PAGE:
According to a 22-year study, majority of adults are inactive over their lifespan and don't exercise enough during their leisure time.
After following a group of more than 800 healthy Canadians between 1981 and 2003, the researchers found that almost 56 percent were consistently inactive and only 12 percent of participants remained active over the two decades.
"Women and older participants, compared to men or their younger peers, were less likely to follow a consistently active lifestyle. And participants with less education and lower household income were also less likely to be active," said lead author Tracie A. Barnett, a professor at the University of Montreal.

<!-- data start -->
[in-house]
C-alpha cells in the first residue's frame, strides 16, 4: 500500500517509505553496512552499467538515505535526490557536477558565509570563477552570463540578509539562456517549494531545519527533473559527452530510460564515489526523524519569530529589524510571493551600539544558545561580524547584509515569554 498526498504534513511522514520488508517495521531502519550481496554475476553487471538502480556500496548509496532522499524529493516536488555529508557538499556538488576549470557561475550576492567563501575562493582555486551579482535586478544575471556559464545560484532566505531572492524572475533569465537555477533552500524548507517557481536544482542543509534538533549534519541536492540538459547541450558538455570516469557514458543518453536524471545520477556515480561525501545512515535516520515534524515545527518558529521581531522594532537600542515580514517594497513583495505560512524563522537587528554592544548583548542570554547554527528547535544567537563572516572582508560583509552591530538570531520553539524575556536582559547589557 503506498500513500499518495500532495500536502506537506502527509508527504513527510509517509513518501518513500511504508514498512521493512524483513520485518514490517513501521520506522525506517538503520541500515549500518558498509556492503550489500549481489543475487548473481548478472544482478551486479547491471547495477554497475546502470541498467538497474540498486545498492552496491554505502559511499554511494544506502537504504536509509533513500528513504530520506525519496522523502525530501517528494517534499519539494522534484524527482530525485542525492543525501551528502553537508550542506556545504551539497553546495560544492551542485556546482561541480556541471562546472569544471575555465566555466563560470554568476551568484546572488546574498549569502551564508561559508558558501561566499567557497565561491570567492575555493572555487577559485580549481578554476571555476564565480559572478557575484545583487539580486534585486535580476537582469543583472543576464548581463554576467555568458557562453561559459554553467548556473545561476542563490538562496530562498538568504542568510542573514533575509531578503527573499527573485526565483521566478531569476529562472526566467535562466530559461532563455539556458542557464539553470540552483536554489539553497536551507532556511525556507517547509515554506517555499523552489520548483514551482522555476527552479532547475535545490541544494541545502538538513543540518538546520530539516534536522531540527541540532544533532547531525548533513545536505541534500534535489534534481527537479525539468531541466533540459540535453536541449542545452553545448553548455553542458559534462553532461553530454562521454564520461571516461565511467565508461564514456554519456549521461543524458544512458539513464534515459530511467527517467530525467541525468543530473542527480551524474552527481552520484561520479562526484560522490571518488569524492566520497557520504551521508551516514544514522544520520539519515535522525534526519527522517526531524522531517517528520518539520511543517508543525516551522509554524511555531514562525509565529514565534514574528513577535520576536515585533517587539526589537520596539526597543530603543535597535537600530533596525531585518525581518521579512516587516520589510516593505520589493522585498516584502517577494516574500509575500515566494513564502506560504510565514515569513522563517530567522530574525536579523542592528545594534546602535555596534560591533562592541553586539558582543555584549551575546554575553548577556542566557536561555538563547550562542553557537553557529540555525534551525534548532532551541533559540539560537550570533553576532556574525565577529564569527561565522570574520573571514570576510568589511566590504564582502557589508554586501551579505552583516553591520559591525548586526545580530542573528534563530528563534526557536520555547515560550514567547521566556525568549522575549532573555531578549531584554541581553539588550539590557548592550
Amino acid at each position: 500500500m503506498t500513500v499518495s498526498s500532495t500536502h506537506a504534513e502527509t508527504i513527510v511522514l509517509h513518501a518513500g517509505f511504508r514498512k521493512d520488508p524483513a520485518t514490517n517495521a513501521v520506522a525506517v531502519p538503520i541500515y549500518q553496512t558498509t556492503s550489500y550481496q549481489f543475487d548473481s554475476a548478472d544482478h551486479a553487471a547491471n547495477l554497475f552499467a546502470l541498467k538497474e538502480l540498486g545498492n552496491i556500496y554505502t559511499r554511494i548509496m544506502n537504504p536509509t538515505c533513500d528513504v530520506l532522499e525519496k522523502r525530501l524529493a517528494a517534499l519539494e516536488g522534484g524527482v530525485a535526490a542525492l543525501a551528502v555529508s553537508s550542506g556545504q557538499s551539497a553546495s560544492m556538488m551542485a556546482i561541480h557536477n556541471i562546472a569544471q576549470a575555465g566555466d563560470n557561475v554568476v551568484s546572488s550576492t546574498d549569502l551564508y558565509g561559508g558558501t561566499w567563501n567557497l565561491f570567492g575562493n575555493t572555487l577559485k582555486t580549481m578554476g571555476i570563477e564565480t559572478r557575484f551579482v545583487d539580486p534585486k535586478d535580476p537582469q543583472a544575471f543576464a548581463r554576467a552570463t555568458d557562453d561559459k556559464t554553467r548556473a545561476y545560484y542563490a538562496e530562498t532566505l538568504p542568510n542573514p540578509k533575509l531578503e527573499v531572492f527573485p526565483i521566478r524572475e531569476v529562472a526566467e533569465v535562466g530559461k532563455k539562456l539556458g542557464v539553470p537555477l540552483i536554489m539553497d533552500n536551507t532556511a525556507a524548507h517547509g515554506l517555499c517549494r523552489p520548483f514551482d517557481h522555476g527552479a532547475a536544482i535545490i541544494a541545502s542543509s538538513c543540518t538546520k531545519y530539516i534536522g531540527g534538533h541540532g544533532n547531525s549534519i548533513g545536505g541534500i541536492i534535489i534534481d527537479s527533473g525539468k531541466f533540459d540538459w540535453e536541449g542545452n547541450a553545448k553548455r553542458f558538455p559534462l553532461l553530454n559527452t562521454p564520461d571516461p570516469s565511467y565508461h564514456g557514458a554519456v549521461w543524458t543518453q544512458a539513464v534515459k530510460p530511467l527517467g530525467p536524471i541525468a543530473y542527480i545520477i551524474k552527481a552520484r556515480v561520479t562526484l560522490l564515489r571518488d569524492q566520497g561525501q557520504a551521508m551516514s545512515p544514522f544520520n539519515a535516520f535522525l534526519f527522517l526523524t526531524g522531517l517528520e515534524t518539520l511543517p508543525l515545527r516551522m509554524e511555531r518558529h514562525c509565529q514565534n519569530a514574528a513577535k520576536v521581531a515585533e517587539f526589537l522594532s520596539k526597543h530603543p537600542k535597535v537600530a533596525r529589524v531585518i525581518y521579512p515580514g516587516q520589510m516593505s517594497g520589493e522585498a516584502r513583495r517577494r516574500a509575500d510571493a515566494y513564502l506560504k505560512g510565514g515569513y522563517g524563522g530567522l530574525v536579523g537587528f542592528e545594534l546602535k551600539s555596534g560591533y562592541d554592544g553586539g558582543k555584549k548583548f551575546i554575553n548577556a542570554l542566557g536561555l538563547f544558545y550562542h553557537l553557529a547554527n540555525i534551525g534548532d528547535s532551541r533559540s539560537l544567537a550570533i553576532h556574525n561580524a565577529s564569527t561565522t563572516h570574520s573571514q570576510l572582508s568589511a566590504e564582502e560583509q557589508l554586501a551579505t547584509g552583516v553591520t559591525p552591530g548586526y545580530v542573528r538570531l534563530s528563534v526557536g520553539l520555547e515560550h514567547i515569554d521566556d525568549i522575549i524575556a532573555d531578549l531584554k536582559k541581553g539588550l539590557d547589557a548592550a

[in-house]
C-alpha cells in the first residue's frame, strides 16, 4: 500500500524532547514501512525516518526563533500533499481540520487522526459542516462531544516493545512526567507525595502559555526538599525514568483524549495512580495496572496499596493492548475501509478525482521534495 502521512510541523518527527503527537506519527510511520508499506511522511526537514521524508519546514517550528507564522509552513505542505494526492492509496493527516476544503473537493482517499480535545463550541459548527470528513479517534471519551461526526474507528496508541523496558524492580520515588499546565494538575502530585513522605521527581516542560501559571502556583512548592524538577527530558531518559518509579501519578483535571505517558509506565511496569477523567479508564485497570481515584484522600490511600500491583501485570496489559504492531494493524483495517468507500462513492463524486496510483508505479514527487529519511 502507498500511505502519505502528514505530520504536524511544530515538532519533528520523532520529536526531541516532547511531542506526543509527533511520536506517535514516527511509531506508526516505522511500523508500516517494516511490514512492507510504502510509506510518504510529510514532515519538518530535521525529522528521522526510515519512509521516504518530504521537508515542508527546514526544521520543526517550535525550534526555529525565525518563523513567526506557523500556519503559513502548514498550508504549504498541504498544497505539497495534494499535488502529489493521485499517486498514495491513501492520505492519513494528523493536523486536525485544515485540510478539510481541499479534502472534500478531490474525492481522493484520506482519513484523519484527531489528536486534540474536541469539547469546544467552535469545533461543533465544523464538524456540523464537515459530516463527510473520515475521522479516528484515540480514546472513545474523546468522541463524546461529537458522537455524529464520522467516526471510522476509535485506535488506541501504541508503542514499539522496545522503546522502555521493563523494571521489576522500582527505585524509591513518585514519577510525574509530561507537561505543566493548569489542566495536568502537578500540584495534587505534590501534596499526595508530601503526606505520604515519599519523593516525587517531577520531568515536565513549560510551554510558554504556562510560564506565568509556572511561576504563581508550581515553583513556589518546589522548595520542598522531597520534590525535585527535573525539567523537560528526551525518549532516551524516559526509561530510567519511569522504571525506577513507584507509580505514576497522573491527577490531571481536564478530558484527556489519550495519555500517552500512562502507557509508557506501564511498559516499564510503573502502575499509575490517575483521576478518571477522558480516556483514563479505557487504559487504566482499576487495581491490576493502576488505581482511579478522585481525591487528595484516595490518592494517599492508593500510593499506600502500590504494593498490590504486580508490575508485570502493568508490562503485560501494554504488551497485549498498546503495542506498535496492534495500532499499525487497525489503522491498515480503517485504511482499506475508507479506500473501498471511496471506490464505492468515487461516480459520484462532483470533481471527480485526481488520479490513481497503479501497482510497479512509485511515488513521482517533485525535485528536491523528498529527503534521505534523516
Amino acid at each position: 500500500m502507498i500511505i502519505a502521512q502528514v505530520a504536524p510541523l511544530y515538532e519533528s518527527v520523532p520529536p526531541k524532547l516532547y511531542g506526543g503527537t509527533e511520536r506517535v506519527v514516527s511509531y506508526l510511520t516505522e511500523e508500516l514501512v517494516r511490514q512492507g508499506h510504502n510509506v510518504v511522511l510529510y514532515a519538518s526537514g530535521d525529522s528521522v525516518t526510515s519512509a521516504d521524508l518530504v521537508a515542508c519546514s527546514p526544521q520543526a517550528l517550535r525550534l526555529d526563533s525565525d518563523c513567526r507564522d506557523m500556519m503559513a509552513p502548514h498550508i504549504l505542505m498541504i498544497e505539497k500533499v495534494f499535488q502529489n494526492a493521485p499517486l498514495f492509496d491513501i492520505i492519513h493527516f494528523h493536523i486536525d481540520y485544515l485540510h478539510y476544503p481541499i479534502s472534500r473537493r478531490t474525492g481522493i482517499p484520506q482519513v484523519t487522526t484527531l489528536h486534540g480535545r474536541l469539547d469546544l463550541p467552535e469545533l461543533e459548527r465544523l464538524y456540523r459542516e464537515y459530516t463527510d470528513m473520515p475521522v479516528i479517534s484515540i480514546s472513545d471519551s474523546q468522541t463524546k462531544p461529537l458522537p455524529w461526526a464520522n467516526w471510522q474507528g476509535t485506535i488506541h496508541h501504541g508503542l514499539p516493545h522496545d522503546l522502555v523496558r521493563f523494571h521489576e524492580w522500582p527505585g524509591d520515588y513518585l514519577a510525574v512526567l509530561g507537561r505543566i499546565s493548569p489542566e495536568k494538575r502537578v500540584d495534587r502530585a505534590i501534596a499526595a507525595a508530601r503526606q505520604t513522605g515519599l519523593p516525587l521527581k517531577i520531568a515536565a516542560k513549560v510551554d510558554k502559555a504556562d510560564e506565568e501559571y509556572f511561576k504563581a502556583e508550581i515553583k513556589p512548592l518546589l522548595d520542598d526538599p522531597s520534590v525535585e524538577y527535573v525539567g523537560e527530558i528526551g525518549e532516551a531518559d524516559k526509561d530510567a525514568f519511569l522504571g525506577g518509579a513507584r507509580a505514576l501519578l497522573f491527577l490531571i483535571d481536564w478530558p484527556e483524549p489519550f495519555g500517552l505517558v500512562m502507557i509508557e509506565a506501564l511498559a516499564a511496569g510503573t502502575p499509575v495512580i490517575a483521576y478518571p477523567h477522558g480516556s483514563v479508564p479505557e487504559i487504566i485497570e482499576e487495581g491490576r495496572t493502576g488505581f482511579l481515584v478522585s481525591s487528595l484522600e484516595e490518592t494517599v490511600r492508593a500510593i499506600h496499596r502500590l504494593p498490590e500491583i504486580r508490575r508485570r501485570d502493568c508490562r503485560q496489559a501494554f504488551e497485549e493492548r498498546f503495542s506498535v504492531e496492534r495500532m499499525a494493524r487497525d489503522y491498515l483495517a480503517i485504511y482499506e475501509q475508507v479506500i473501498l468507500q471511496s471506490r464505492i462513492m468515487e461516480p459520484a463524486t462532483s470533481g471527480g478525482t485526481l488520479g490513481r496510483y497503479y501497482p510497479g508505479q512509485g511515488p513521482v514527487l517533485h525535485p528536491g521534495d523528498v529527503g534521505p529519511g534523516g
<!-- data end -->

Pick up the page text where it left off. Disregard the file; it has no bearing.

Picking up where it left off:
However, researchers also found that 25 percent of Canadians increased their levels of physical activity over time - an improvement that was observed in all socio-economic sub-groups.
The research group recommends continued efforts to increase physical activity among the overall population, as well as targeted programs that can encourage more vulnerable groups to keep moving.
What's more, the scientists stressed that health promotion programs must ensure that health inequalities experienced by socially disadvantaged groups do not worsen.
Dr. Lise Gauvin, of the University of Montreal Hospital Centre, said: "There is a need for continued and targeted health promotion efforts, ideally during childhood and adolescence but also in adulthood, to ensure that Canadians remain physically active across the lifespan."
"Because so few adults reverse behaviours acquired in early adulthood and because many active youths become sedentary adults, programs must target the entire population," Gauvin added.
The study is published in the International Journal of Behavioral Nutrition and Physical Activity.